Wearing my Vogmask N-95 respirator during my 2018 CDT thru-hike.
As COVID-19 sweeps across the globe (click here for the latest numbers from the WHO), there is a sudden spike in interest in the use of face masks and respirators for personal use and as personal protective equipment (PPE). Masks/respirators are specifically designed for different tasks, and like most safety gear, they are only effective if you know what to use, when to use them, and how to use them. In this post I share info about:
- Masks/respirators: COVID-19 (click here for WHO guidance (pdf): Rational use of personal protective equipment for COVID-19)
- Masks/respirators: Personal Use and Backpacking (including a review of the Vogmask N99 that I carried on my CDT thru-hike)
Making a snow angel on the CDT in Montana with my final CDT pack: the Lumina 60.
On my CDT thru-hike I used three different backpacks: my 2013 Exos 58, which finally wore out after 3,662 miles of harsh use, and two different 2018 Lumina/Levity 60 packs. Below, I review the two models (3 packs) I used on the CDT (see “The Gear That Got Me Thru (CDT Gear List)” for my complete gear list).
Cowboy camping on the CDT in Wyoming. After >6000 miles, my sleeping bag is as cozy as ever.
“I don’t understand why my pack is so heavy,” I mumbled, heaving my pack onto my back, “I have all the ultralight gear.” Peru laughed, “That’s exactly the problem. You have ALL of it!!” I laughed too. She wasn’t exactly wrong.
Here’s a list of the winter hiking and backpacking gear that M’s Seeing Eye Dog Edge used on our winter Appalachian Trail adventure in Virginia for New Year’s. This list includes the gear he used for climbing up to Mary’s Rock with wind-chills of -15℉, as well as the gear he used for his first winter overnight (with a record-breaking low of -2℉).
For me one of the shiniest (best) things is a beautiful winter’s day in the mountains with sunshine, bluebird skies, sparkling fresh snow, and glittering cascades of ice (Mt. Monroe, NH 2017).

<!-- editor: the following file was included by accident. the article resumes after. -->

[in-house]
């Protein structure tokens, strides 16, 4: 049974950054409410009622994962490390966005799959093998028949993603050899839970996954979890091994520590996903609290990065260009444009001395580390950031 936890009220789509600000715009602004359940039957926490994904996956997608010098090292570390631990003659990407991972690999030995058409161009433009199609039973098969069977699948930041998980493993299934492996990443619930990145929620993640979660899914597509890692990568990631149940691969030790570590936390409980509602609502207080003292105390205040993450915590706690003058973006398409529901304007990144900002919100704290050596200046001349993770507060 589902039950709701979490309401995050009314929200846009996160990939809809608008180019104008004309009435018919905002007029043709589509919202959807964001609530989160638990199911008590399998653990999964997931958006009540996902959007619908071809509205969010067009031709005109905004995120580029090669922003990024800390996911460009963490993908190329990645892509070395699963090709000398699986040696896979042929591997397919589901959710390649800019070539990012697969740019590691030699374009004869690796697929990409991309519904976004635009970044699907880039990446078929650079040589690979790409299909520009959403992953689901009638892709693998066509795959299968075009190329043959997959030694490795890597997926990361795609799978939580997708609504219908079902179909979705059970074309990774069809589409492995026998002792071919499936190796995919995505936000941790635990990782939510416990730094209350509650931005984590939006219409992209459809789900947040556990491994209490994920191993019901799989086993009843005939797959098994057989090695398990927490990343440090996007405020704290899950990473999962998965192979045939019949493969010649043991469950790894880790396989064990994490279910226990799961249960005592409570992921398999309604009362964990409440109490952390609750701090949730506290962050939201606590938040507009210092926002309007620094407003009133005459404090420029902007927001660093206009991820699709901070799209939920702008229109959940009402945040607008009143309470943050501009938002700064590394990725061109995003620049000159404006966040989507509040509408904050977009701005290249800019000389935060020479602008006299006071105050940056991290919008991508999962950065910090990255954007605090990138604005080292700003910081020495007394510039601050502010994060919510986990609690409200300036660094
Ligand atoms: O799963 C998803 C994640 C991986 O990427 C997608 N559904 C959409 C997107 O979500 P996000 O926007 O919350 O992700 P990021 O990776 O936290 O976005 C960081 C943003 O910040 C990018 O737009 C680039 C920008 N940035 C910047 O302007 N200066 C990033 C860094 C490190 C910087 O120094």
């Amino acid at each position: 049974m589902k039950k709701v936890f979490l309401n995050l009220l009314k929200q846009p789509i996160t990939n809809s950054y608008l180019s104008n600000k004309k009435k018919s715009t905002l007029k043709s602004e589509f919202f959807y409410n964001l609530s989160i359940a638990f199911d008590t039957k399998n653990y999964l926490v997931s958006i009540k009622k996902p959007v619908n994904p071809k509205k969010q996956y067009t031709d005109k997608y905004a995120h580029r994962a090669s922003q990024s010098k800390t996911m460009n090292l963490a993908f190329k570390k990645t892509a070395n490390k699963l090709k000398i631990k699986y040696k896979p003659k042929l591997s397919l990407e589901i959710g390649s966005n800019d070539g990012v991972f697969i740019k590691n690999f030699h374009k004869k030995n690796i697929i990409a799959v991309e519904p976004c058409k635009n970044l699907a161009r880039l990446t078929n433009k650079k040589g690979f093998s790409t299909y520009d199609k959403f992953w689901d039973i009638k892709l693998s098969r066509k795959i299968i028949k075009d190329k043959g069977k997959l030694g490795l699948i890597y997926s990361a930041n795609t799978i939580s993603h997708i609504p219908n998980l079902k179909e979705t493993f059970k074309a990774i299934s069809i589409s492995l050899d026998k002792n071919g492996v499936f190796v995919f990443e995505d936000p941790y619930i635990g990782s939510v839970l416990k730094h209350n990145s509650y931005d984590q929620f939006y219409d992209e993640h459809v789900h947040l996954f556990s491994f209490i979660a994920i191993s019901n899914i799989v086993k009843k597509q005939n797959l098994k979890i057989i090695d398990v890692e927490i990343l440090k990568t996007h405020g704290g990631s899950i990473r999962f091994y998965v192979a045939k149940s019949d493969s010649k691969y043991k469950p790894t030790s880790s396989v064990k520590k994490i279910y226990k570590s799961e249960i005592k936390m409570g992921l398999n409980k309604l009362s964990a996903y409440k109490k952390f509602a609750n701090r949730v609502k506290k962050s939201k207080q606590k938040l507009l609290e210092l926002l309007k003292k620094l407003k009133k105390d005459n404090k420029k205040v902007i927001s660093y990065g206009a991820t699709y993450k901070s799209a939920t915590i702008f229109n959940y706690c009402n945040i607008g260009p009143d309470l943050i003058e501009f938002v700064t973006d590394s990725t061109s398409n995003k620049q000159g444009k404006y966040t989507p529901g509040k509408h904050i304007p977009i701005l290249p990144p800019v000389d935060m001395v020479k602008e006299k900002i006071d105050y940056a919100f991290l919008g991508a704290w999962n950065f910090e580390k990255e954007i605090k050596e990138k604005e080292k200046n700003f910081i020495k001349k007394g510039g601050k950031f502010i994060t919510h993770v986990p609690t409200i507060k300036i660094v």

During winter when the darkness comes too soon and lingers for far too long, all the shiny, sparkly, and glittery things seem to have extra appeal. The six things that made my list for this year’s winter gift guide ($7 to $70) and gear review all make dark winter days and long winter nights a little bit brighter, shinier, and more sparkly. So, without further ado, here are a few of my shiniest things (additional holiday song spoofs included in photo captions):
Black flies, ticks, mosquitoes, and other biting insects can turn the most peaceful outdoor paradise into a stressful tormenting nightmare. In this post I’ll discuss the bug repellent strategies and gear that have worked for me as well as those that are recommended by the CDC, and that are registered with the EPA (after being shown to be both safe and effective for human use in repelling ticks and mosquitoes).
The extreme air temperatures on the summit of Mt. Washington in New Hampshire can range from the 40°s (F) to the -40°s (F) during the winter months.
Before I delve into the details of my winter backpacking gearlist, I want to start by defining ‘winter backpacking’. Although most people define winter backpacking as backpacking between the first day of winter and the first day of spring (eg, December 21 to March 20), the definition of winter backpacking that I use to guide my gear decisions is more accurately reflected by the lowest temperatures (as well as snow/ice conditions) that I am expecting to encounter on my backpacking trip. The rough definitions of backpacking seasons that I use are: